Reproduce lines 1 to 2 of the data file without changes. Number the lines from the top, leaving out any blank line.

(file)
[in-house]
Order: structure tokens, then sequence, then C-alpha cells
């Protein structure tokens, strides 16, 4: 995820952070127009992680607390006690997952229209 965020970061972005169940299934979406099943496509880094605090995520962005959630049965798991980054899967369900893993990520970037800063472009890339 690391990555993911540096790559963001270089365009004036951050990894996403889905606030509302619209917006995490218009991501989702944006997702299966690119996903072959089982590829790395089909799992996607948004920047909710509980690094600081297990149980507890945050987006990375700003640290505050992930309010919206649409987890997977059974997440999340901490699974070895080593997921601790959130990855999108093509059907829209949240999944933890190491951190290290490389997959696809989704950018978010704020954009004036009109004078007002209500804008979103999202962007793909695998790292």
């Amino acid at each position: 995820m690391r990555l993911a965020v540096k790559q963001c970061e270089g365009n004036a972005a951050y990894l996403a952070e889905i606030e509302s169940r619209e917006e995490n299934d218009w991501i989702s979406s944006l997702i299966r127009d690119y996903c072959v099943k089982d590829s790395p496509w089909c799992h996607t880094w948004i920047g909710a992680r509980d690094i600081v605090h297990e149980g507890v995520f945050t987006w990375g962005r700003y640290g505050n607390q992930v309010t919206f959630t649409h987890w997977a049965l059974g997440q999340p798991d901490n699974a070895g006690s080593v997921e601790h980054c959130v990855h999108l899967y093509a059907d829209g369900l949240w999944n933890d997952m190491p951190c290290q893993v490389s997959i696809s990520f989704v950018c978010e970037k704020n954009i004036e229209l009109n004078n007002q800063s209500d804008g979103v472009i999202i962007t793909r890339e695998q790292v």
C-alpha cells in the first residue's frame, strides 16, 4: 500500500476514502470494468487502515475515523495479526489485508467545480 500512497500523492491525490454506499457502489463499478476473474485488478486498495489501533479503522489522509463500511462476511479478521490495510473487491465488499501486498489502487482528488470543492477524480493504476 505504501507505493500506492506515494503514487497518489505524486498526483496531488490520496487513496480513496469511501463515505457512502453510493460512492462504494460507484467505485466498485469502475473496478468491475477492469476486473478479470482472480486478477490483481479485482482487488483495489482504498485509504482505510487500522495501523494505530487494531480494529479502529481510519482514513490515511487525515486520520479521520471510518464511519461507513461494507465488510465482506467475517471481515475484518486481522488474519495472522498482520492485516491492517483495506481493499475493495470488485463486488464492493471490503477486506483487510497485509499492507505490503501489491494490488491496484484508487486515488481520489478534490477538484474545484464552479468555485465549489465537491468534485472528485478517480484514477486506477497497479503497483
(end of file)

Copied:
[in-house]
Order: structure tokens, then sequence, then C-alpha cells